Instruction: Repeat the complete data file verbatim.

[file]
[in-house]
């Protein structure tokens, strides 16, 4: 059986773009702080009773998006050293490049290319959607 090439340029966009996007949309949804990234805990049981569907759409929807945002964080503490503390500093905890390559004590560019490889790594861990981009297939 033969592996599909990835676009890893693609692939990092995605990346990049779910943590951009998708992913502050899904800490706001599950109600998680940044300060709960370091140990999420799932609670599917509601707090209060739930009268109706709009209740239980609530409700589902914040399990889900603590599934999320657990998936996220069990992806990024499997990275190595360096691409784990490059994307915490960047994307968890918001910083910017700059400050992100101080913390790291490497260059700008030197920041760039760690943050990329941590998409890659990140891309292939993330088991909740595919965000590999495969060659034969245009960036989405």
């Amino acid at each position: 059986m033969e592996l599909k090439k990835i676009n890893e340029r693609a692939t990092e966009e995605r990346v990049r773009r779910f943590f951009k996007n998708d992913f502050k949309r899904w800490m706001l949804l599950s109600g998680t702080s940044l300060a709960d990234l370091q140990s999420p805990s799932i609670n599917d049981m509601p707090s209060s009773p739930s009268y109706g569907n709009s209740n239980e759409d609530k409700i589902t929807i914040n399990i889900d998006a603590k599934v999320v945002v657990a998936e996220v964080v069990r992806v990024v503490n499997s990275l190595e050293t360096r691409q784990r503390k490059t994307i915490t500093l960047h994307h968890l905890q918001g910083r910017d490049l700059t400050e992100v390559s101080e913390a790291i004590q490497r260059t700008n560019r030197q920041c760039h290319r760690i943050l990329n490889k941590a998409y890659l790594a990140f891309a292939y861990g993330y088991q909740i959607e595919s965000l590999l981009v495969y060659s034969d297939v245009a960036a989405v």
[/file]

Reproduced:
[in-house]
């Protein structure tokens, strides 16, 4: 059986773009702080009773998006050293490049290319959607 090439340029966009996007949309949804990234805990049981569907759409929807945002964080503490503390500093905890390559004590560019490889790594861990981009297939 033969592996599909990835676009890893693609692939990092995605990346990049779910943590951009998708992913502050899904800490706001599950109600998680940044300060709960370091140990999420799932609670599917509601707090209060739930009268109706709009209740239980609530409700589902914040399990889900603590599934999320657990998936996220069990992806990024499997990275190595360096691409784990490059994307915490960047994307968890918001910083910017700059400050992100101080913390790291490497260059700008030197920041760039760690943050990329941590998409890659990140891309292939993330088991909740595919965000590999495969060659034969245009960036989405």
């Amino acid at each position: 059986m033969e592996l599909k090439k990835i676009n890893e340029r693609a692939t990092e966009e995605r990346v990049r773009r779910f943590f951009k996007n998708d992913f502050k949309r899904w800490m706001l949804l599950s109600g998680t702080s940044l300060a709960d990234l370091q140990s999420p805990s799932i609670n599917d049981m509601p707090s209060s009773p739930s009268y109706g569907n709009s209740n239980e759409d609530k409700i589902t929807i914040n399990i889900d998006a603590k599934v999320v945002v657990a998936e996220v964080v069990r992806v990024v503490n499997s990275l190595e050293t360096r691409q784990r503390k490059t994307i915490t500093l960047h994307h968890l905890q918001g910083r910017d490049l700059t400050e992100v390559s101080e913390a790291i004590q490497r260059t700008n560019r030197q920041c760039h290319r760690i943050l990329n490889k941590a998409y890659l790594a990140f891309a292939y861990g993330y088991q909740i959607e595919s965000l590999l981009v495969y060659s034969d297939v245009a960036a989405v």